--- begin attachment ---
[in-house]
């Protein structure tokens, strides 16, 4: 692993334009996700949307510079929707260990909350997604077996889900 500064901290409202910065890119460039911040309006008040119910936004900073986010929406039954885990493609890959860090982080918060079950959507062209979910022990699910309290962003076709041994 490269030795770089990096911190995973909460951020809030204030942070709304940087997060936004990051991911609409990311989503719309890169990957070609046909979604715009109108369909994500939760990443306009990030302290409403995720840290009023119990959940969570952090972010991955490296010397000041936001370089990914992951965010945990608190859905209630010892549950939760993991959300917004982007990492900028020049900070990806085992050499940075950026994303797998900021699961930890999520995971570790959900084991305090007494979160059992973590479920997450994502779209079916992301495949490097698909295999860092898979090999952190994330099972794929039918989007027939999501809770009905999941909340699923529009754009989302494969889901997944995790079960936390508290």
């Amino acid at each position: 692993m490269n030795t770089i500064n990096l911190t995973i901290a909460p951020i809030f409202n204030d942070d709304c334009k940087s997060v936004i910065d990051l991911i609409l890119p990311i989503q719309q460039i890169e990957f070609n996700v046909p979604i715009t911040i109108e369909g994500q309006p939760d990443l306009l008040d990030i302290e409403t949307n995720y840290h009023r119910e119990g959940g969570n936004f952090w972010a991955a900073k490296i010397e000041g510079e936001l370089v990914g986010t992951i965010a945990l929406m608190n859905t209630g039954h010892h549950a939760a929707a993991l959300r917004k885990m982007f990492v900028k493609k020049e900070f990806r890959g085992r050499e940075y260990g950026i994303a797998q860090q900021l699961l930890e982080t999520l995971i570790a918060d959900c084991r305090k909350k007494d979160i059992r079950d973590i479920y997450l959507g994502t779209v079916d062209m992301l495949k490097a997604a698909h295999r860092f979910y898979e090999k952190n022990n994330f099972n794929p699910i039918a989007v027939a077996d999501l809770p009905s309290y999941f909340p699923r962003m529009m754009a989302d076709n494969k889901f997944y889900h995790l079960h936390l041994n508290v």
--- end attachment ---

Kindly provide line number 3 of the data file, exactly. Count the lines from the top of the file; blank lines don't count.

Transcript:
């Amino acid at each position: 692993m490269n030795t770089i500064n990096l911190t995973i901290a909460p951020i809030f409202n204030d942070d709304c334009k940087s997060v936004i910065d990051l991911i609409l890119p990311i989503q719309q460039i890169e990957f070609n996700v046909p979604i715009t911040i109108e369909g994500q309006p939760d990443l306009l008040d990030i302290e409403t949307n995720y840290h009023r119910e119990g959940g969570n936004f952090w972010a991955a900073k490296i010397e000041g510079e936001l370089v990914g986010t992951i965010a945990l929406m608190n859905t209630g039954h010892h549950a939760a929707a993991l959300r917004k885990m982007f990492v900028k493609k020049e900070f990806r890959g085992r050499e940075y260990g950026i994303a797998q860090q900021l699961l930890e982080t999520l995971i570790a918060d959900c084991r305090k909350k007494d979160i059992r079950d973590i479920y997450l959507g994502t779209v079916d062209m992301l495949k490097a997604a698909h295999r860092f979910y898979e090999k952190n022990n994330f099972n794929p699910i039918a989007v027939a077996d999501l809770p009905s309290y999941f909340p699923r962003m529009m754009a989302d076709n494969k889901f997944y889900h995790l079960h936390l041994n508290v």